The opening of screening has been described by Turkey's chief negotiator Ali Babacan as "the first concrete step in this historical process", while Croatian Prime Minister Ivo Sanader said that Zagreb's "priority in negotiations will be quality, not deadlines". Croatia may join the EU in 2009 and Turkey sometime after 2015.
Science and research (Chapter 25) has been chosen as the first area to be screened, to be followed by education and culture (Chapter 26) on 26 October.
The first stage of the screening process, which is estimated to last for 10-11 months, entails the "analytical examination" of the EU's acquis. During this stage the Commission's experts will brief the Croatian and Turkish teams on the EU's existing body of legislation. The second, bilateral part of the screening process will enable the two countries' negotiating teams to summarise their achievements in adopting and implementing the acquis and to explain how they intend to proceed.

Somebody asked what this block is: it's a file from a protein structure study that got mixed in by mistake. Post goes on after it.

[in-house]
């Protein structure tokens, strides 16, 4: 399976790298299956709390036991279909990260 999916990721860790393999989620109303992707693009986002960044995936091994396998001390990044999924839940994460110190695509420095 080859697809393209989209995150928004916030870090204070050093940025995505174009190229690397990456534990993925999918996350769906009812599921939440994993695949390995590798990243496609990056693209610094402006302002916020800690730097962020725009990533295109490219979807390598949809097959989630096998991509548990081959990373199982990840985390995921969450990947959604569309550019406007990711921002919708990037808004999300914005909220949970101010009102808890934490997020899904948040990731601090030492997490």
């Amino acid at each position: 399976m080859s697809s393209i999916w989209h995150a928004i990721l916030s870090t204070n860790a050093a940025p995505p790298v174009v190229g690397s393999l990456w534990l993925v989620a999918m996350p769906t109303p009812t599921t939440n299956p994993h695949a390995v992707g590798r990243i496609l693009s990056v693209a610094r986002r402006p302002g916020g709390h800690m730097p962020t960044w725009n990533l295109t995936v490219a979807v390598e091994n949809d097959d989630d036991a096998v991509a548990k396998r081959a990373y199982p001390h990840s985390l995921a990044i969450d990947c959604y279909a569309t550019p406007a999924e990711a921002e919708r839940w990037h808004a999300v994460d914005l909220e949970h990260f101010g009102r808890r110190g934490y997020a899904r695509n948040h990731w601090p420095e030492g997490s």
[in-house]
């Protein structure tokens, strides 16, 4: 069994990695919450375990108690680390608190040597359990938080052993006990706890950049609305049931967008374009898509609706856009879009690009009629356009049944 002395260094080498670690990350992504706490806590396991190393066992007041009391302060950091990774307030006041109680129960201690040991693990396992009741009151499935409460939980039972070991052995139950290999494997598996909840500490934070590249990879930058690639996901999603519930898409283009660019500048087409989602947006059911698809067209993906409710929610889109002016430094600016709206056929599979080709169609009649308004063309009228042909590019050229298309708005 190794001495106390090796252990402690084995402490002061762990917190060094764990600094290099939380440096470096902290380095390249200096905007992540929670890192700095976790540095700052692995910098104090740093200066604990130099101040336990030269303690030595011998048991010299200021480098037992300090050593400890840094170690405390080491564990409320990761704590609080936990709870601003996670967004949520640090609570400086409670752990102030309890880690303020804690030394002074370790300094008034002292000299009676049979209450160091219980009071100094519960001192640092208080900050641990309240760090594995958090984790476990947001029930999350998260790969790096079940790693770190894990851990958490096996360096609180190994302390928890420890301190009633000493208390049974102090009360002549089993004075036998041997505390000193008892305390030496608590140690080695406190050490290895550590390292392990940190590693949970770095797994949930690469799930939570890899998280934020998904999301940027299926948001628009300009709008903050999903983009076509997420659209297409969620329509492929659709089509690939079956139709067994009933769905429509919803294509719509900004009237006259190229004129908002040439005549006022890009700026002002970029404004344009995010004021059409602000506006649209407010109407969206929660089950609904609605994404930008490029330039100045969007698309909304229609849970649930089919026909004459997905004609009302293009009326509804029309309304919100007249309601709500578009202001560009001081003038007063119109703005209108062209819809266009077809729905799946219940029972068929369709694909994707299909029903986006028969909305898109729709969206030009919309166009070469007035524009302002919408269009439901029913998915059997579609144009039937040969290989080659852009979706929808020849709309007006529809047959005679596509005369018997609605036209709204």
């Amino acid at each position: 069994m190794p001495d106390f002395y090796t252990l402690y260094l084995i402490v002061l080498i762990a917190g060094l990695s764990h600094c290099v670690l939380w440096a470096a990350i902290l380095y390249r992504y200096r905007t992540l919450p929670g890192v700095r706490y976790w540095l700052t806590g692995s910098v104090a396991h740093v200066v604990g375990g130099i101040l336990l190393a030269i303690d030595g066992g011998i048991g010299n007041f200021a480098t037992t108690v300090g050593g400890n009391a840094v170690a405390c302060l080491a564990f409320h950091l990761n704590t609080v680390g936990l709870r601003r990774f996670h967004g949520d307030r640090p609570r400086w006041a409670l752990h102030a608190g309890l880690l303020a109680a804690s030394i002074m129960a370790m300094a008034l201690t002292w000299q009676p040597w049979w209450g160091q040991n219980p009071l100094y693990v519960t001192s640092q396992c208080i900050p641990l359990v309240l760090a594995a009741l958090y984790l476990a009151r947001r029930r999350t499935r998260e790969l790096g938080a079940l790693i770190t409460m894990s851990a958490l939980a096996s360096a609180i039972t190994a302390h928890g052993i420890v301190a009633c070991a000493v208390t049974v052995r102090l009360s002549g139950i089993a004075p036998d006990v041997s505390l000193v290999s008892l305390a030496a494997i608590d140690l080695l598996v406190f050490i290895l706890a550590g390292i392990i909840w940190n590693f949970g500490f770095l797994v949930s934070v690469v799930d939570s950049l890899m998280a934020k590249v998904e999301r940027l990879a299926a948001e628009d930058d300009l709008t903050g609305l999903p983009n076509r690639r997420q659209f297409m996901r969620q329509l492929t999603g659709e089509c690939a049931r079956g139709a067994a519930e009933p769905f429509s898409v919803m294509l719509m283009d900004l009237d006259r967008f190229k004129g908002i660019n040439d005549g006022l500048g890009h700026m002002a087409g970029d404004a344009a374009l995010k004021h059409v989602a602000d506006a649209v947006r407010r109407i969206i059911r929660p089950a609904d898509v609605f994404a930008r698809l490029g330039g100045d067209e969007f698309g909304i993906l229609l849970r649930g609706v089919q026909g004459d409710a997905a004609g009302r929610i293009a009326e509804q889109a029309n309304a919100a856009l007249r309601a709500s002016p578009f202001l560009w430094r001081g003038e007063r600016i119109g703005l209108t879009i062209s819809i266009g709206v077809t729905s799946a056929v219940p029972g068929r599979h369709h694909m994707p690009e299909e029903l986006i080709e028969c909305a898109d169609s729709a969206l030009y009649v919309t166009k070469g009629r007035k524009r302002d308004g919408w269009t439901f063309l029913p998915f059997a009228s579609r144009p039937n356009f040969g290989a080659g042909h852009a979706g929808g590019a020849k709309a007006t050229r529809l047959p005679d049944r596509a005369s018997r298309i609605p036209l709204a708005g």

The detailed screening process will be followed by the opening of the 35 negotiating chapters. According to a Commission source, the difficult policy dossiers will be opened early to avoid giving the impression that the negotiations were easy.
For further details, see our overview entitled EU-Turkey negotiations.
In related developments, Germany's chancellor-elect Angela Merkel has reiterated her intention to insist that the EU grant 'privileged partnership' instead of full EU membership to Turkey and Austrian Chancellor Wolfgang Schüssel has said that his country aims to introduce a "permanent protection clause" to indefinitely restrict access by Turkish workers to Austria's labour market once Ankara joins the Union.